Dendritic Cell and the Immune System

What are Dendritic Cell?

Dendritic Cells are specialized antigen processing cells. They possess a large number of receptor-attached receptors which facilitate the uptake of immunoglobulin components, and they’re specialized to convert the antigen-receptor complexes into MHC peptide complexes that are recognized by cells called T cells in the body. But how do Dendritic Cells work? How do they help the body fight infection and disease?

First, let’s have a quick overview of what a Dendritic Cell actually is. Dendritics are very large-diameter cells, often much bigger than red blood cells, which have long “dendritic spines” or branches extending from the cell’s nucleus into a cyst-like structure. Dendritics are also commonly referred to as macrophages. Macrophages are small-sized antigen-processing cells, which engulf pathogens and other foreign matter into their digestive tracts. In fact, macrophages are the body’s most potent killers; many scientists believe they’re the body’s natural defense against pathogens.

So what do Dendritic Cells do? What are their primary functions? There are a variety of theories about Dendritics’ role in the immune system. Some researchers believe they play a role in recognition of infection or disease-causing agents, while others point to the role of Dendritics in recognizing and destroying foreign substances. And still others believe they play a role in the maintenance of the innate immune response.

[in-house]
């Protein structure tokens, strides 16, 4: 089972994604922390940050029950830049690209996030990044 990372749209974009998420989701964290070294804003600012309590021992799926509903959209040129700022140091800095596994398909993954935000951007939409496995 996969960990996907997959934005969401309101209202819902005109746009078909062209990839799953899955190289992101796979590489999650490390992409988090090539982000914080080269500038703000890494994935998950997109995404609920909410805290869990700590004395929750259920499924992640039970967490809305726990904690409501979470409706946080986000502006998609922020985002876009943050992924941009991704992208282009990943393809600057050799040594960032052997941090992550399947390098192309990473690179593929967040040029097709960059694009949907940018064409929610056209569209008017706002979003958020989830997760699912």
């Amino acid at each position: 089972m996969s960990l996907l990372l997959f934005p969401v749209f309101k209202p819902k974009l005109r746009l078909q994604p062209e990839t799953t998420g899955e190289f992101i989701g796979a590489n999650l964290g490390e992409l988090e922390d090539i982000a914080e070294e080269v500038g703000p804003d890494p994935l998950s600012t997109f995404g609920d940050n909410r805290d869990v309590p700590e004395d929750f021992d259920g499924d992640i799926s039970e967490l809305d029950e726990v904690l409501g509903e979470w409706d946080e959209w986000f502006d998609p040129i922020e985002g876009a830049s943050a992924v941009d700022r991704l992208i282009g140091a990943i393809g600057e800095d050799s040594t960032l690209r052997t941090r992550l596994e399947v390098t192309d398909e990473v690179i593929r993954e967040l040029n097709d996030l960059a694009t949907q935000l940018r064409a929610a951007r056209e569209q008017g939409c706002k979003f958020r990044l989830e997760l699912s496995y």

The role of the Dendritic Cell (DC) cells is not yet well understood, but it’s believed that they may play multiple roles within the body. For example, they may actively participate in the body’s fight against bacteria and viruses, or they may help to regulate the innate immunity. In addition, Dendritics may also directly support the innate immune response by secreting a variety of cytokines and chemokines, which are involved in the generation and maintenance of the body’s own defense mechanisms. Finally, DCs may also produce a variety of cytokines and chemokines that regulate the release and activity of T-cells.

Dendritic Cell
Dendritic Cell

Because they’re so large, Dendritics can also be thought of as having a role in the regulation of the innate immune response. When T-cells and B-cells are overactive, Dendritics can help to control this overactivity by reducing the number of T-cells and B-cells. This helps to maintain a balance between the body’s primary defense mechanism and the development and spread of infection. And because Dendritics are so large, they can also be thought of as playing a role in the regulation of T-cell activity. These cells can inhibit T-cells from recognizing specific antigen and can decrease the production of a wide range of cytokines, including IL-1, IL-6, and CXCL-2.

When you consider how Dendritics affect the body, it becomes clear that they may also have a role in the regulation of the immune response. For instance, if a person is infected, Dendritics can actively attack pathogens and eliminate them through their action on antigen-presenting cells, which release inflammatory cytokines and chemokines, thus reducing the amount of immune cell activation and activity. They may also actively assist T-cells by secreting a variety of cytokines that aid in the activation of T-cells and the production of chemokines and cytokines.

The role of Dendritic Cell in the regulation of the innate immune response is one of the major benefits of using the product called Dendreon’s Multi Dendritic Immune System. This system uses a proprietary mixture of proprietary Dendreon’s cytokine stimulators and anti-inflammatory agents to effectively regulate both the innate immune response and T-cell activity and to eliminate harmful pathogens. By providing comprehensive protection against various infections, Dendreon’s Multi Dendritic Cell Immune System may prove to be a beneficial treatment for conditions that have been resistant to other, more traditional methods of disease prevention and treatment.

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